In northern Ghana, 10 horsepower helps to fight poverty

A woman pours cassava into a multi-functional platform for grinding.
A woman in Ghana pours cassava into a multi-functional platform. Photo: UNDP

Amadu Mahama has spent the last 20 years trying to bring modern energy services to his native village of Tamale in northern Ghana. Due to a lack of energy resources, most people in Mahama's village used to do all their work manually, and female children have often had to stay home from school to help grind and process grains by hand.

It is estimated that in Ghana's rural areas, only 17 percent of the population is connected to the national electricity grid.


  • In Ghana, a Multi-Functional Platforms (MFPs) project has reduced the amount of time needed for domestic chores from 4 to 2 hours daily.
  • It is estimated that only 17 percent of the population in rural Ghana is connected to the national electricity grid.
  • In Burkina Faso, the installation of similar multi-functional platforms was followed by a 10 percent increase in literacy rates.

In 2005, however, conditions began to improve after local non-governmental organisations, supported by the United Nations Development Programme (UNDP), introduced a three-year pilot project to improve energy access in rural Ghana.

The project, known as the Multi-Functional Platforms (MFPs) programme, aims to alleviate poverty and empower women in Ghana's rural villages by providing each community with a 10 horsepower, diesel-fueled engine to generate reliable electricity.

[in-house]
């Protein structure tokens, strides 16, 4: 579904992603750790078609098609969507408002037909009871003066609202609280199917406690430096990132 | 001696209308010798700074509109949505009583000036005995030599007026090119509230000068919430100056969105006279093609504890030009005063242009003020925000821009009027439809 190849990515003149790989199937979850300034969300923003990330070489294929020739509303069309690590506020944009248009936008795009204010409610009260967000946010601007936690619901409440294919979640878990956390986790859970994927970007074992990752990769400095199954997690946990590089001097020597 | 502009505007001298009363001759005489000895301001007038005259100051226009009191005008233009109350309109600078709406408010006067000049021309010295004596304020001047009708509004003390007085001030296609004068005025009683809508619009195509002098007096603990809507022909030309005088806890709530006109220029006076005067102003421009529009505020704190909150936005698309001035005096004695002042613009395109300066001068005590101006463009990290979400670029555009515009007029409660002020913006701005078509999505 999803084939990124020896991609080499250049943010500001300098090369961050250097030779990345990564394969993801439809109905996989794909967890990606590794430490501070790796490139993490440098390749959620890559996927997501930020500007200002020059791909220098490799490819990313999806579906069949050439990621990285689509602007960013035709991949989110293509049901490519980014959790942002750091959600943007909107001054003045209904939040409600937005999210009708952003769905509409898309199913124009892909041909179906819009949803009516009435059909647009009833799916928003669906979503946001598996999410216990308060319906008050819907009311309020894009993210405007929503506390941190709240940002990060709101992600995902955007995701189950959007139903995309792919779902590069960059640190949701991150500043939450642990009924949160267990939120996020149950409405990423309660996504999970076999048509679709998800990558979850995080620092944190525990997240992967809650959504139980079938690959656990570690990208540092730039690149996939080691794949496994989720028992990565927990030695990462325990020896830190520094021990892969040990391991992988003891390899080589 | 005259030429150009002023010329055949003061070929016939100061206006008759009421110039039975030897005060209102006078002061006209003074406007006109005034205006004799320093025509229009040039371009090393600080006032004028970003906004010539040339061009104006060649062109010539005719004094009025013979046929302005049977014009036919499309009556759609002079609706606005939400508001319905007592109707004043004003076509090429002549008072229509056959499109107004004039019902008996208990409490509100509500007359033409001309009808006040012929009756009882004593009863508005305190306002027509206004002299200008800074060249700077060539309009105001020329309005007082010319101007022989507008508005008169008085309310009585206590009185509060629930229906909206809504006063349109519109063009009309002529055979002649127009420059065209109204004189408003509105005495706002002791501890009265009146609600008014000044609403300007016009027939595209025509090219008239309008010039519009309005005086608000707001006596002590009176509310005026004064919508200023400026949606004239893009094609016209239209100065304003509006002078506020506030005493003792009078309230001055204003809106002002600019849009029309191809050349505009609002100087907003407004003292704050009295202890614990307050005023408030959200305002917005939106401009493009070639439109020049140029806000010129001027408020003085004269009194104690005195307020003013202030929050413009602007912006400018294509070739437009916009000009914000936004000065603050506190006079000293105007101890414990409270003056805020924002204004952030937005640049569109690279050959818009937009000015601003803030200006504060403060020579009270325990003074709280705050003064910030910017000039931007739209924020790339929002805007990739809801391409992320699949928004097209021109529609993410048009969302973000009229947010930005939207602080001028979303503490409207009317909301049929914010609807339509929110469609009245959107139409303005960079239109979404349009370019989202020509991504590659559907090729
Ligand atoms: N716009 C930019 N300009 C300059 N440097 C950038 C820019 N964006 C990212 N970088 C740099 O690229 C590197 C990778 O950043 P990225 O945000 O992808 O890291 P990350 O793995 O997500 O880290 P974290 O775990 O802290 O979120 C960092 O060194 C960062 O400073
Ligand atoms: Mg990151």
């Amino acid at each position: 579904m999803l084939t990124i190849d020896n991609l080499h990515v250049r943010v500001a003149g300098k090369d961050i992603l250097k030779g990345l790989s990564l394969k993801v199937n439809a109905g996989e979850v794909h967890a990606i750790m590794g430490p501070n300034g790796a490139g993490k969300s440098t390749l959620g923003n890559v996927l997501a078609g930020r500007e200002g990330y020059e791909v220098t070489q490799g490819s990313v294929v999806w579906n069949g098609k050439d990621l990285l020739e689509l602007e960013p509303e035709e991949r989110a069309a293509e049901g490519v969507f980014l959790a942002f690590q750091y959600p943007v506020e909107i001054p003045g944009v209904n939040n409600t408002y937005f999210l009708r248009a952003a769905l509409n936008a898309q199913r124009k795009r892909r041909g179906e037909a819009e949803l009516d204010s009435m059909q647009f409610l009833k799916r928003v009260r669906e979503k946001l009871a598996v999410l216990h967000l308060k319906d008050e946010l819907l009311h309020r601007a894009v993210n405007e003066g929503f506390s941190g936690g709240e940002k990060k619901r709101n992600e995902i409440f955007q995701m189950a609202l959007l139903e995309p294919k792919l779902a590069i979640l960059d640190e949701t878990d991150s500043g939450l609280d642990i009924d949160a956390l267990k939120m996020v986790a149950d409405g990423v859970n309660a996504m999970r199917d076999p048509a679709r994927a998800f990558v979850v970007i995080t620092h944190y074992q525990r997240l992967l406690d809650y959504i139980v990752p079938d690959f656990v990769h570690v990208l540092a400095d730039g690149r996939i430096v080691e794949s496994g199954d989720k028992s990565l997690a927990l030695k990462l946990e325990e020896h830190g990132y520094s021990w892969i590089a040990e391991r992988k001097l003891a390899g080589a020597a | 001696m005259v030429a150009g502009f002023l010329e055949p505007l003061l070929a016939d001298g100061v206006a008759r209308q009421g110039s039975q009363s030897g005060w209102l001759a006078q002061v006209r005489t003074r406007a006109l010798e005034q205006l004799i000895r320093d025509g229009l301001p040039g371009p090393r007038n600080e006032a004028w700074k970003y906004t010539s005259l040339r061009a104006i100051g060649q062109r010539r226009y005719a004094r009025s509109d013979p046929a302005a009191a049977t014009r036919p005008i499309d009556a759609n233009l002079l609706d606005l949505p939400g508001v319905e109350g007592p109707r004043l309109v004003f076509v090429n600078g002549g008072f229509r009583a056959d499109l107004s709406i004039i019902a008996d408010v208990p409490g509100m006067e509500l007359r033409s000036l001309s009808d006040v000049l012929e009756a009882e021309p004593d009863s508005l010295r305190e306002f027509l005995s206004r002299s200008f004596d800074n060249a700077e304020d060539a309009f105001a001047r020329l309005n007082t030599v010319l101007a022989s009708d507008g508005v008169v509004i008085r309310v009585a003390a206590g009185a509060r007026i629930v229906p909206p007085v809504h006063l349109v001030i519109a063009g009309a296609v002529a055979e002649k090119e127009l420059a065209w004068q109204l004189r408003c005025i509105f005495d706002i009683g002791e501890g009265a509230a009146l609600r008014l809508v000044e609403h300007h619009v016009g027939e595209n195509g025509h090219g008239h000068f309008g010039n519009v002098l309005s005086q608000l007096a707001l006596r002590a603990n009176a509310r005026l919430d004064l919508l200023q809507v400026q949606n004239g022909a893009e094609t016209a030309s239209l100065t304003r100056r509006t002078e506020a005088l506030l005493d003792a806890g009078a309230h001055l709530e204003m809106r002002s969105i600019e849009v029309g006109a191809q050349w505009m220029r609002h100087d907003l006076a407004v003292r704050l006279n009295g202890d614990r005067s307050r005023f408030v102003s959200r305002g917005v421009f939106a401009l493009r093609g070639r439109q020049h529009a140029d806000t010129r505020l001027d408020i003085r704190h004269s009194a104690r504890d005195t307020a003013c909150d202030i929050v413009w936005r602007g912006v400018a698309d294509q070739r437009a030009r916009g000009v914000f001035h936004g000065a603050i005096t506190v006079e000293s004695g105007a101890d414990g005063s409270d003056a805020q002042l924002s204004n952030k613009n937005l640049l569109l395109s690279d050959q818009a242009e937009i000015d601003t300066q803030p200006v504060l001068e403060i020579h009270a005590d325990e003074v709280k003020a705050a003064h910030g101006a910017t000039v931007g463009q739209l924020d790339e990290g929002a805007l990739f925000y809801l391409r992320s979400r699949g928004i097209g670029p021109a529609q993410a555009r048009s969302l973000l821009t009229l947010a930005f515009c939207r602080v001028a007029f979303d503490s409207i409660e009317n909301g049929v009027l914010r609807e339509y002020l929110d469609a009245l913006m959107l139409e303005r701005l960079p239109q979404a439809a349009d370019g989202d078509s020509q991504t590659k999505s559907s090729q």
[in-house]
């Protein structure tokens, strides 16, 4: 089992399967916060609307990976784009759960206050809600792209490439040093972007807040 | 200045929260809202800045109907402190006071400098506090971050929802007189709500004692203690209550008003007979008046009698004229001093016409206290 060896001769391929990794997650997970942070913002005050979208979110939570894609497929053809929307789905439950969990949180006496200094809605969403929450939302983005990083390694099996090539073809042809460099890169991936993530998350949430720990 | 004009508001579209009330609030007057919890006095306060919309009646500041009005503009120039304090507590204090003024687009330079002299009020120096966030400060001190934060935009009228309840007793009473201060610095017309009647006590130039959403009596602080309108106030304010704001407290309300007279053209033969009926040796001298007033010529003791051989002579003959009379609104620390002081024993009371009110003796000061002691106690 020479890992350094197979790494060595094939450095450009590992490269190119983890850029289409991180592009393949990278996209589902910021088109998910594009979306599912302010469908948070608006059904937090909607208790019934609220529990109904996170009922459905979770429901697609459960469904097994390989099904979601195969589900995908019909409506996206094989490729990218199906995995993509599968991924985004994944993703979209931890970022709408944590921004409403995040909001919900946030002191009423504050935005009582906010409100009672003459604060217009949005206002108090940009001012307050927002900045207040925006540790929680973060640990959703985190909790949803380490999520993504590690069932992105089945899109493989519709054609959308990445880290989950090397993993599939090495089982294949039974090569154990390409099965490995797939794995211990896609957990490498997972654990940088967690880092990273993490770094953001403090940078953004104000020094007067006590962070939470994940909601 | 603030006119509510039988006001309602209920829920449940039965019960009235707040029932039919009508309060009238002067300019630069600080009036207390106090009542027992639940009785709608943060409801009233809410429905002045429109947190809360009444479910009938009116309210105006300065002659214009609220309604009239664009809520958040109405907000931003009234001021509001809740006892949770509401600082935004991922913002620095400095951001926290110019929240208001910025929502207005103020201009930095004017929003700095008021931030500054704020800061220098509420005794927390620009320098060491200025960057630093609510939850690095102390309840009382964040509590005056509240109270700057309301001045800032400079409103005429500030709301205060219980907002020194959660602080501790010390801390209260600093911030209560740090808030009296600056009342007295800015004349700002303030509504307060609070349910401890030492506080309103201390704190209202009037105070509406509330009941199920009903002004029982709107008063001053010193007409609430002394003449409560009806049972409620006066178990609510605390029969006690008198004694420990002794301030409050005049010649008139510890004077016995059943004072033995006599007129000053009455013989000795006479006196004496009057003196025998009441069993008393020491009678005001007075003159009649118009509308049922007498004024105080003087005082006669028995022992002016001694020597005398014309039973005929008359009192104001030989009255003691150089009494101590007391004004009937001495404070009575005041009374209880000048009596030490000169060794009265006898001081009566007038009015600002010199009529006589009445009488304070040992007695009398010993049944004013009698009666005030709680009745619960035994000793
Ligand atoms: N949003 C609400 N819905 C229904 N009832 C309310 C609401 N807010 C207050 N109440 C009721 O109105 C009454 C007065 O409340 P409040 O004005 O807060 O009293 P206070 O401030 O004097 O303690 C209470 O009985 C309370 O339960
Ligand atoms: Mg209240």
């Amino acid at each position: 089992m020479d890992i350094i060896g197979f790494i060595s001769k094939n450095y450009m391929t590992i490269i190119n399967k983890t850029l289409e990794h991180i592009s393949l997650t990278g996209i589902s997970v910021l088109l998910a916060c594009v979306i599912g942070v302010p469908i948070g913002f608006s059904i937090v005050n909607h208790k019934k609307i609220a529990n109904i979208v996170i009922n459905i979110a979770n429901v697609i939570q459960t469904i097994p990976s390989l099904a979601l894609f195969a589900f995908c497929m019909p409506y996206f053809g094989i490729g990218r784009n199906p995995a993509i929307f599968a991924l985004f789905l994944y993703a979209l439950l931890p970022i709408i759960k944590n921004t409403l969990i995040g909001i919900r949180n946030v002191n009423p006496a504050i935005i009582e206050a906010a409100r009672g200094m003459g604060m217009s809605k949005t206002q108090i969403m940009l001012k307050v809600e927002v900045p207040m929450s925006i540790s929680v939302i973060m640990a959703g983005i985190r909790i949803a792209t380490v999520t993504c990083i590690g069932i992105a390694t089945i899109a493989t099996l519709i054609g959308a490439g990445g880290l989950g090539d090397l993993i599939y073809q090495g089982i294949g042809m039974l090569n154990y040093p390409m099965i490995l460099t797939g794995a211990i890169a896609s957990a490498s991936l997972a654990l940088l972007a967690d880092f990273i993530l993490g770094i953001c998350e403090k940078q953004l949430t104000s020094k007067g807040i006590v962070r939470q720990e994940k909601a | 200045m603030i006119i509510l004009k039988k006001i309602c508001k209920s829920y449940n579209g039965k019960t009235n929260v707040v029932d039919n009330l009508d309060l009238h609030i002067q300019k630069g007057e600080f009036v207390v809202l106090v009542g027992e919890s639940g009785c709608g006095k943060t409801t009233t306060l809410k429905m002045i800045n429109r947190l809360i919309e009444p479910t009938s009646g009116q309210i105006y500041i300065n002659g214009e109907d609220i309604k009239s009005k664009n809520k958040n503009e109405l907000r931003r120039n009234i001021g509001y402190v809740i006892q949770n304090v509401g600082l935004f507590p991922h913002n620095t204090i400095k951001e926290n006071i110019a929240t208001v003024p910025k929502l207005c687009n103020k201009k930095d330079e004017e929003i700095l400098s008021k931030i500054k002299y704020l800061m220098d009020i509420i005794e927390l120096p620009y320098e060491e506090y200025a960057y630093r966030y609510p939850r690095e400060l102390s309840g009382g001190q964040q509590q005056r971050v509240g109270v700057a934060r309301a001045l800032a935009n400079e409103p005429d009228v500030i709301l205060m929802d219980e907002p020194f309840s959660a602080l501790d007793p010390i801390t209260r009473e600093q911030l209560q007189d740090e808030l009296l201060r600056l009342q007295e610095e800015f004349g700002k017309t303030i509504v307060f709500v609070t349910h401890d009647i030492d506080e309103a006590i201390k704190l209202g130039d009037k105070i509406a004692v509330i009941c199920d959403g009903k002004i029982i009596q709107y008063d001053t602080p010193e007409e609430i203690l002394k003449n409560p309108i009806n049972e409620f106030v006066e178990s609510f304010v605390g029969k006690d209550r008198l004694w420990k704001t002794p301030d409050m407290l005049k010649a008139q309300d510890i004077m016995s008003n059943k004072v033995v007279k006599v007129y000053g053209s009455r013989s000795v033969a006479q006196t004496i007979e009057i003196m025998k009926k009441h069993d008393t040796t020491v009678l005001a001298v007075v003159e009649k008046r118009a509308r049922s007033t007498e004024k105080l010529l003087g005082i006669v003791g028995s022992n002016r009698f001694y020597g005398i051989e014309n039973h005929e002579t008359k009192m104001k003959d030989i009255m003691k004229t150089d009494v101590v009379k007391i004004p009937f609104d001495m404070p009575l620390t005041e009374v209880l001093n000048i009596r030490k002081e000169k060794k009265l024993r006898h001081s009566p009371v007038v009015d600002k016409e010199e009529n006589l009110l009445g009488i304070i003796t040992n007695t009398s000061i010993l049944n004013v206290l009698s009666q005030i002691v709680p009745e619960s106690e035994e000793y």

The engines, which cost about US$5,000, are easy to operate and can be maintained locally.

Most importantly, the engines they have multiple uses. Each one is mounted on a chassis to which a variety of processing equipment, such as a cassava grater or an oil press, can be attached.

The engines can also charge batteries, power a water pump, and light up to 200 lightbulbs. 

For residents of the five districts where Mahama works, the platform engines have been a godsend. 

 “There is a direct connection between energy and poverty”, said Mahama.  “Many women have seen their income go up from $30 to $120 a month because of the increase in agricultural production”.

Charles Kitindo, a 49-year-old farmer from the Nanumba North District, never thought it would be possible to cultivate commercial crops. He and his two wives used to work constantly just to keep their farm afloat. 

But after having a well-functioning engine installed in their house, life became easier for Kitindo and his family. They increased their income and now have more food on hand, since they can process grain at home without having to travel to processing mills. Kitindo and his wives are also better able to care for their 12 children, seven of whom attend school. 

According to the national statistical services, Ghana’s poverty rate has declined from 51.7 per cent in 1992 to 28.5 per cent in 2006. The proportion of people living in extreme poverty has also been reduced by half, falling from 36 percent in 1992 to 18 percent in 2006. 

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